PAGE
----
Farmers reveal impact of hare coursing in new Yorkshire Agricultural Society survey
Troubling new insights into the impacts of hare coursing have been provided in a survey carried out by the Yorkshire Agricultural Society.
The highest number of hare coursing incidents were reported from farmers in North and East Yorkshire.
In most cases the crime is a reoccurring problem. The survey found that in 82% of cases the same farm had been targeted at least three times since the start of last year.
Farmers also reported inconsistent responses when reporting the crime was taking place.
Charles Mills, a farmer near York and Show Director of the Great Yorkshire Show, said: “Hare coursing clearly continues to be a reoccurring problem on many farms, and farming families are paying a heavy price, both in terms of their sense of safety and wellbeing being compromised, and the costs of repairing damage and installing deterrents.
“The survey results tell me that hare coursing is not being driven out of the countryside anywhere near effectively enough. This needs to change.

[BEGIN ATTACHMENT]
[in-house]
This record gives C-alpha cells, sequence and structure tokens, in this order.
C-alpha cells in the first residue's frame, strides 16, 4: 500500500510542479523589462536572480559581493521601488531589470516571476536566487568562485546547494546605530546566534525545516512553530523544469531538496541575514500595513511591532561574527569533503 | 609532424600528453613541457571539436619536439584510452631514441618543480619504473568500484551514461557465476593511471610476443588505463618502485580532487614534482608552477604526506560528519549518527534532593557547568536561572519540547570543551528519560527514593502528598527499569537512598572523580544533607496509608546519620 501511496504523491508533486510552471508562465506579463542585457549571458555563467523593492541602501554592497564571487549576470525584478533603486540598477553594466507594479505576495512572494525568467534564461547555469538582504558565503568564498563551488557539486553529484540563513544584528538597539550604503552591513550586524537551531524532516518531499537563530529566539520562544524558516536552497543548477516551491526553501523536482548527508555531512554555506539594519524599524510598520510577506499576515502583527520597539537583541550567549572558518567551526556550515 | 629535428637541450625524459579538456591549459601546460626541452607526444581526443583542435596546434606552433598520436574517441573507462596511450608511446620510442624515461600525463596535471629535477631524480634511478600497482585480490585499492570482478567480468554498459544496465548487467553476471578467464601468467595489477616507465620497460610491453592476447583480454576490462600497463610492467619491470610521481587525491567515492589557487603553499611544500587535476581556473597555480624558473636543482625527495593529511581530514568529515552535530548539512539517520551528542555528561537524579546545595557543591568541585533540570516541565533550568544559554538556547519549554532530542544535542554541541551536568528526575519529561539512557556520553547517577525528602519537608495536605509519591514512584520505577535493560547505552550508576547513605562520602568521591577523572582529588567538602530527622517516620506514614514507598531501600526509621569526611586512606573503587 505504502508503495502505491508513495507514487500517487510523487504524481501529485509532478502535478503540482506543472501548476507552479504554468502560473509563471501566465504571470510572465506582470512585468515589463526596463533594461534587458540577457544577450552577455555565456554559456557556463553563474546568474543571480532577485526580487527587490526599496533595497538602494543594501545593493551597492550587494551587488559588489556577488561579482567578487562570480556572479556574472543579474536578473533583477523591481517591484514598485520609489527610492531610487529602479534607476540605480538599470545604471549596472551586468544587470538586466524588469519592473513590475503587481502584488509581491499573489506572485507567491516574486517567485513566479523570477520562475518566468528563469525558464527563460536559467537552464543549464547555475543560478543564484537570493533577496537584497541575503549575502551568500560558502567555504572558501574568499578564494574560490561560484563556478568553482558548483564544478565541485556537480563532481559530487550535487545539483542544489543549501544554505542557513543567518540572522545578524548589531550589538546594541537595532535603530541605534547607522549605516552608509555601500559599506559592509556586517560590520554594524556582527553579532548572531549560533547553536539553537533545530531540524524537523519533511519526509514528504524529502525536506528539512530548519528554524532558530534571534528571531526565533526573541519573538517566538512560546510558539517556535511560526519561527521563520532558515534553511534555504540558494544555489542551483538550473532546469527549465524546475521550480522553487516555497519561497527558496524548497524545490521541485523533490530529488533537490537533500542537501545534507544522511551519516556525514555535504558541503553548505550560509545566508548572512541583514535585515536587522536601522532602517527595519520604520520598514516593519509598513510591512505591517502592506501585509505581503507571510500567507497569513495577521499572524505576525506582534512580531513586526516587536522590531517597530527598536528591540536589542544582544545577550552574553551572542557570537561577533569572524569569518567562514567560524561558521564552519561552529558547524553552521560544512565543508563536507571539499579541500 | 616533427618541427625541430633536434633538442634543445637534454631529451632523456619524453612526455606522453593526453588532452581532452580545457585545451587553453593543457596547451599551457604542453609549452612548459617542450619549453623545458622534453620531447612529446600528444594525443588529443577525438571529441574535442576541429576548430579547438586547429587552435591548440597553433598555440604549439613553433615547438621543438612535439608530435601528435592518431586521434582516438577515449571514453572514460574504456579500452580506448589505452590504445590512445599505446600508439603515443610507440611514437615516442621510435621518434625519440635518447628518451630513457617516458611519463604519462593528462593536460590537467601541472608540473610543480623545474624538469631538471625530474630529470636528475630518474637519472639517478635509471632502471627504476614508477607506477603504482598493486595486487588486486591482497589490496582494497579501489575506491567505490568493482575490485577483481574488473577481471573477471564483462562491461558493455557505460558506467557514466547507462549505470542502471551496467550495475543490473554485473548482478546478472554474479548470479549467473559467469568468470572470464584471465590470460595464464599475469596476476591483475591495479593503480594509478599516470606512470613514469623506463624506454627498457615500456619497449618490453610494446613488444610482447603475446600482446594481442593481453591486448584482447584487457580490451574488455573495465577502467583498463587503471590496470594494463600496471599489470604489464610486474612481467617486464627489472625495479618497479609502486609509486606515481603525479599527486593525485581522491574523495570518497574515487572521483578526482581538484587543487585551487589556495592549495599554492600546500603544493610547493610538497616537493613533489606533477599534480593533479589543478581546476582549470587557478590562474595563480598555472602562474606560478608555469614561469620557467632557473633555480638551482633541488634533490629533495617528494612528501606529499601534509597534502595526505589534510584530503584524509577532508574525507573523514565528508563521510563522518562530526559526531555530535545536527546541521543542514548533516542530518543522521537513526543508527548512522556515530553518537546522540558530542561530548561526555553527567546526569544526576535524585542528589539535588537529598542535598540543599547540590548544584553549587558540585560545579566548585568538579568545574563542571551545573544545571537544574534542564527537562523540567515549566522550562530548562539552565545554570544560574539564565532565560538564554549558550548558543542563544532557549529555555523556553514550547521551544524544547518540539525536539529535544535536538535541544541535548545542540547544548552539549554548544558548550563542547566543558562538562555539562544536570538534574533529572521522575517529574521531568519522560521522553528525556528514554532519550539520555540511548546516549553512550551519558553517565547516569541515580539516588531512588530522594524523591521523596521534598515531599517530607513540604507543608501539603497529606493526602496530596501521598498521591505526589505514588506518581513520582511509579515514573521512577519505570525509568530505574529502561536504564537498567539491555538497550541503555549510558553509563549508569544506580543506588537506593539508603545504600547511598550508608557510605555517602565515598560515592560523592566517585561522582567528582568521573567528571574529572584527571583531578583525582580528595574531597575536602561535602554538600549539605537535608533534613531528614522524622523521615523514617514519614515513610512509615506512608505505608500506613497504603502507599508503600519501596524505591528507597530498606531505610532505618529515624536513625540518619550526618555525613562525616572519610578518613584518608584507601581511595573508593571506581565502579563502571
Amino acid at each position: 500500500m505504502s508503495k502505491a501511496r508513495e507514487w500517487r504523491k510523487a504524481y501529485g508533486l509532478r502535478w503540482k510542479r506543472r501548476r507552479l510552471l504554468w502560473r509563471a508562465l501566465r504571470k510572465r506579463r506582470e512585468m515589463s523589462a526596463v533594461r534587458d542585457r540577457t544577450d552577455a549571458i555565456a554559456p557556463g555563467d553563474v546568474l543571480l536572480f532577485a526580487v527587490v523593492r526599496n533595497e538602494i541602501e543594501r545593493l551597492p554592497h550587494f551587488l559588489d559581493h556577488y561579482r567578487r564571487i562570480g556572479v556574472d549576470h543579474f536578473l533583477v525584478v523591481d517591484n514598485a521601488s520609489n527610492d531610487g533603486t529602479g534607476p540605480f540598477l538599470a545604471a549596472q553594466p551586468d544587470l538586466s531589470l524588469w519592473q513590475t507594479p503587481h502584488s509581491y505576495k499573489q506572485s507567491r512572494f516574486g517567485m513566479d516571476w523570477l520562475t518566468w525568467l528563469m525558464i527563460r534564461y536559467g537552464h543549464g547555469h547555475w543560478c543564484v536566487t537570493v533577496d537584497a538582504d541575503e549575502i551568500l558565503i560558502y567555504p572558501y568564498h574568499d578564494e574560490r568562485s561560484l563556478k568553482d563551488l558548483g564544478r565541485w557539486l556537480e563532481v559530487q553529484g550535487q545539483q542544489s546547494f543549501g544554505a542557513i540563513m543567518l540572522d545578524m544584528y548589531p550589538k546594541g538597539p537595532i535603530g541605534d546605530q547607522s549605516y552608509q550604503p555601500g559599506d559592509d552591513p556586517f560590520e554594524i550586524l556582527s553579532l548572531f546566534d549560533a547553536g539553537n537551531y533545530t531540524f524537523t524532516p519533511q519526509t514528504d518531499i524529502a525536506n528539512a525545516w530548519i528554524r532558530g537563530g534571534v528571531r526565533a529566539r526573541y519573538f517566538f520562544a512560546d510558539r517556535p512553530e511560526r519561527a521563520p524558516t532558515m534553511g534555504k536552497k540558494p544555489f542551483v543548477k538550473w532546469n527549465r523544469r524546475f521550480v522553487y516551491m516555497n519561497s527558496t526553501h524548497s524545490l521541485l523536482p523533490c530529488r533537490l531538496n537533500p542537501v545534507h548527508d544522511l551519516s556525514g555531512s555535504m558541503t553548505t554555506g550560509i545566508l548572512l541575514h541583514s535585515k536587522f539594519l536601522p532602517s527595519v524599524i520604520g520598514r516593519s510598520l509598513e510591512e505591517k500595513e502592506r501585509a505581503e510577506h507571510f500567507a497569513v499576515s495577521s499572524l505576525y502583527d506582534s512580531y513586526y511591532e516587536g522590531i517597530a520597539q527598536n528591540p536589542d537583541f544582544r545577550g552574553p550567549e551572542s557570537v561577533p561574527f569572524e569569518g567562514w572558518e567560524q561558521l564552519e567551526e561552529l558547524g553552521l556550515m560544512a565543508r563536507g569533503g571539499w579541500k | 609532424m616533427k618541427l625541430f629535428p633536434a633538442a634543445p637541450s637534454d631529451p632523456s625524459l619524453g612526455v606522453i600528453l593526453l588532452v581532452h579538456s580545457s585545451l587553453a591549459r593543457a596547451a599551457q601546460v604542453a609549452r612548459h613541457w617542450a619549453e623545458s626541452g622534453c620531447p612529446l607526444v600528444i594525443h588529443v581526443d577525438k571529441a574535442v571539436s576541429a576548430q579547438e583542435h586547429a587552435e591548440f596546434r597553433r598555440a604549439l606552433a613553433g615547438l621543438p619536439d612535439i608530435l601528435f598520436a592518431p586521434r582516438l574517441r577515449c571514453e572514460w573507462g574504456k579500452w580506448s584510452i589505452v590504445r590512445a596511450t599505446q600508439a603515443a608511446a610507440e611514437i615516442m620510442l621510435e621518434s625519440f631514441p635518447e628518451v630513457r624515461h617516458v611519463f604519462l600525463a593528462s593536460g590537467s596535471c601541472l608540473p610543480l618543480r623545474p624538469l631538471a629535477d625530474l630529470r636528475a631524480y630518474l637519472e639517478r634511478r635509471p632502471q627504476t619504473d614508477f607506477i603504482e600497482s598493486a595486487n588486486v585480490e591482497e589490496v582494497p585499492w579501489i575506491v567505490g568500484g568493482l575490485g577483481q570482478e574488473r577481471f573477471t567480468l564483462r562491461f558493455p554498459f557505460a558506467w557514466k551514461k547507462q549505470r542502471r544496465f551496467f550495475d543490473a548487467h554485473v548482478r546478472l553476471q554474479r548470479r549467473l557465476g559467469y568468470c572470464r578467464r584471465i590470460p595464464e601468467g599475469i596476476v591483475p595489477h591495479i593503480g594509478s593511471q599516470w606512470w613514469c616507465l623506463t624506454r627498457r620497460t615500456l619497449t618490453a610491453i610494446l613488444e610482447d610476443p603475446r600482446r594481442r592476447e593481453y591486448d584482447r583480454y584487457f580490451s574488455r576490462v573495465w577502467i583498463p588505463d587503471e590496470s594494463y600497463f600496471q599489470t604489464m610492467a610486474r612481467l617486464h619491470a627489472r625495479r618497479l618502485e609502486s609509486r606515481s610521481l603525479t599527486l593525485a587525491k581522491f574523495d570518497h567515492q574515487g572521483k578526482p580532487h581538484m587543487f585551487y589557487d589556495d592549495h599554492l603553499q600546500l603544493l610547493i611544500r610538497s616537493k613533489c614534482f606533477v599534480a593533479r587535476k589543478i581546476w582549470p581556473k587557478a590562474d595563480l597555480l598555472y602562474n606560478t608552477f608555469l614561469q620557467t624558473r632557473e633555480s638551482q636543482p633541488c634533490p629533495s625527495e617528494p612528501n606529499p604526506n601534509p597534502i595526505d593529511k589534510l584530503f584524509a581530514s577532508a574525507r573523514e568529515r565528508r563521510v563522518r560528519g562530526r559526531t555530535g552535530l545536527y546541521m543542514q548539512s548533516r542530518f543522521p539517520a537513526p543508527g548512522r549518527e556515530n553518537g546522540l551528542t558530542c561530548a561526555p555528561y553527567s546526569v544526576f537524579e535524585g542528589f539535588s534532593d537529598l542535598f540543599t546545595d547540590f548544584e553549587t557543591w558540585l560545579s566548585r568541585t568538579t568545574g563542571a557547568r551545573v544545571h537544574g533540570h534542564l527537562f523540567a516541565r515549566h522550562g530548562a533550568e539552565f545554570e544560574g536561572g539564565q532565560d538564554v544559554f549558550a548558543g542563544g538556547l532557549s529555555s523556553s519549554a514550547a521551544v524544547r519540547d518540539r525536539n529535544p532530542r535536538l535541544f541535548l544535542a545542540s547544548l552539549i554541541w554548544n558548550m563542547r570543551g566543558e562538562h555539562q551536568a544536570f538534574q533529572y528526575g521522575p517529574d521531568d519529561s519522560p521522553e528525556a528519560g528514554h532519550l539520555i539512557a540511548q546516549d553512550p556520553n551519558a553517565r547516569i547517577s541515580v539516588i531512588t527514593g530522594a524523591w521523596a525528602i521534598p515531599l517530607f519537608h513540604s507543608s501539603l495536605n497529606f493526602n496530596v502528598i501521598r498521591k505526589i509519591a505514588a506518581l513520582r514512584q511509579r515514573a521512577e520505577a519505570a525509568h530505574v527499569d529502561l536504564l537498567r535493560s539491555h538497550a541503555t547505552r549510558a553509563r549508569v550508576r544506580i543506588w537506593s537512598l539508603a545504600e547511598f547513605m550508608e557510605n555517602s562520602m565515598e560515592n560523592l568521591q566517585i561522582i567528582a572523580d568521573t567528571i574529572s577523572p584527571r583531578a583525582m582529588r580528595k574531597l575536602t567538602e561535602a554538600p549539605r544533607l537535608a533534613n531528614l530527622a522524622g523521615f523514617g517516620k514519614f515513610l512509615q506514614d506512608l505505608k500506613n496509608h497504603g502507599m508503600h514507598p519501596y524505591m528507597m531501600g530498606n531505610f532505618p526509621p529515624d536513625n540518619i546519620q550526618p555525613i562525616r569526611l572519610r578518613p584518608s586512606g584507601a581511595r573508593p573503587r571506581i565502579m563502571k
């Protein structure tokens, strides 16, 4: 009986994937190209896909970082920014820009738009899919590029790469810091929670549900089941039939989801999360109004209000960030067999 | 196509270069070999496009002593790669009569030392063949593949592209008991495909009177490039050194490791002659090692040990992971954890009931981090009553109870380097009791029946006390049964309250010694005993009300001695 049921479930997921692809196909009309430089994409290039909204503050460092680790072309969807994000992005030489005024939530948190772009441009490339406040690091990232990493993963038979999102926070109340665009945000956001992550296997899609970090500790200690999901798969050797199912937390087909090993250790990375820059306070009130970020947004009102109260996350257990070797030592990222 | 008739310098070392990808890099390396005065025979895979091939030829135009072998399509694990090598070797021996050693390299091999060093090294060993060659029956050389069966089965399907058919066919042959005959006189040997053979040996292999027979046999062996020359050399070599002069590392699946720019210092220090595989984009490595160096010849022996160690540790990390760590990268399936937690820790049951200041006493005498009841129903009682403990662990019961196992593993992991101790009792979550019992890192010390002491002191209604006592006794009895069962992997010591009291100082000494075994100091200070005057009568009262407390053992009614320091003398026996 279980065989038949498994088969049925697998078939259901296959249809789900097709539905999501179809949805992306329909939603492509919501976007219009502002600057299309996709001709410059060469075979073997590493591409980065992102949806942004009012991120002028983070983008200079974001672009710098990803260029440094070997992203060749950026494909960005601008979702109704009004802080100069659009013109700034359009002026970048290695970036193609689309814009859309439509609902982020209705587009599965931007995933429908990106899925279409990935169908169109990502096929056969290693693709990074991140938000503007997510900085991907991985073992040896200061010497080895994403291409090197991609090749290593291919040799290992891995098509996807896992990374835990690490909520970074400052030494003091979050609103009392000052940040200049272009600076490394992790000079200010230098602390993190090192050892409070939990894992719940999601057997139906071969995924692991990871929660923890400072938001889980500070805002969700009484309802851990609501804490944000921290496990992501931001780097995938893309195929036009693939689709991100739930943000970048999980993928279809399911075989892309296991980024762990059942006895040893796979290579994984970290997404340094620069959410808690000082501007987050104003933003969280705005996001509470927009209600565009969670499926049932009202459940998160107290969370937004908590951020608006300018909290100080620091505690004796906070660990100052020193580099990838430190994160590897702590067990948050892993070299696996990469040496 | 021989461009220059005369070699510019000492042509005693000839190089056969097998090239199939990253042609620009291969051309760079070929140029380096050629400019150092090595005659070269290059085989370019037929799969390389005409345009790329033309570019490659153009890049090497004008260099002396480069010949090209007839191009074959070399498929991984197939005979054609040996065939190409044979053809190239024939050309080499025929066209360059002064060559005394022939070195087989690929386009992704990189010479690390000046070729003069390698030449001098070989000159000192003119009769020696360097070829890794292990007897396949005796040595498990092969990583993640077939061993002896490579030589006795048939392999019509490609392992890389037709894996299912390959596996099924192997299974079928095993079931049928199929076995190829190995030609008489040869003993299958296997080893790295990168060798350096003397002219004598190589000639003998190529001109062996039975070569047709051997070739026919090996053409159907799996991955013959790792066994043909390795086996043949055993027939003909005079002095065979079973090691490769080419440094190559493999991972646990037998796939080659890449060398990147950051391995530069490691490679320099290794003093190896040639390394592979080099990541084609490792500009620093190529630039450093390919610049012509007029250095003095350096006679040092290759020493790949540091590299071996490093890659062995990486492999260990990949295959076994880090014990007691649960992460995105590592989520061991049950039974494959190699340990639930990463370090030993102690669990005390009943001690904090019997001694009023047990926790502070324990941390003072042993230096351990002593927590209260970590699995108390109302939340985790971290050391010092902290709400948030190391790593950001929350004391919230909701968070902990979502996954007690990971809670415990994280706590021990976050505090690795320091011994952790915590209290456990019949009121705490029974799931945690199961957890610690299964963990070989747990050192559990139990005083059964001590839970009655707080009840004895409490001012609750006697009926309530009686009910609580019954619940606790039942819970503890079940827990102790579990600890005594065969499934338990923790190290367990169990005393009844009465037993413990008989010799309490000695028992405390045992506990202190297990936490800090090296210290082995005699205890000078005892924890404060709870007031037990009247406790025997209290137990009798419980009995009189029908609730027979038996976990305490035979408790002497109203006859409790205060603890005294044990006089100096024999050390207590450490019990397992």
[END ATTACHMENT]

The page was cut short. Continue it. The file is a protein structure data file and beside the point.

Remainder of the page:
“Farmers also need more consistent communication from police forces to reassure them that this crime is being taken seriously and to ensure that this crime does not go underreported.”
The findings have also been shared with the Country Land and Business Association and the National Farmers Union to help inform national efforts by a coalition of countryside groups to secure legislative change.
CLA North Adviser Libby Bateman said: “We regularly hear anecdotal evidence of the problems associated with hare coursing, and it is incredibly useful to now have some empirical data to spotlight the scale of the problems.
“The Yorkshire Agricultural Society should be highly commended for the effort that has been put into developing and delivering this survey and the presentation of its finding.”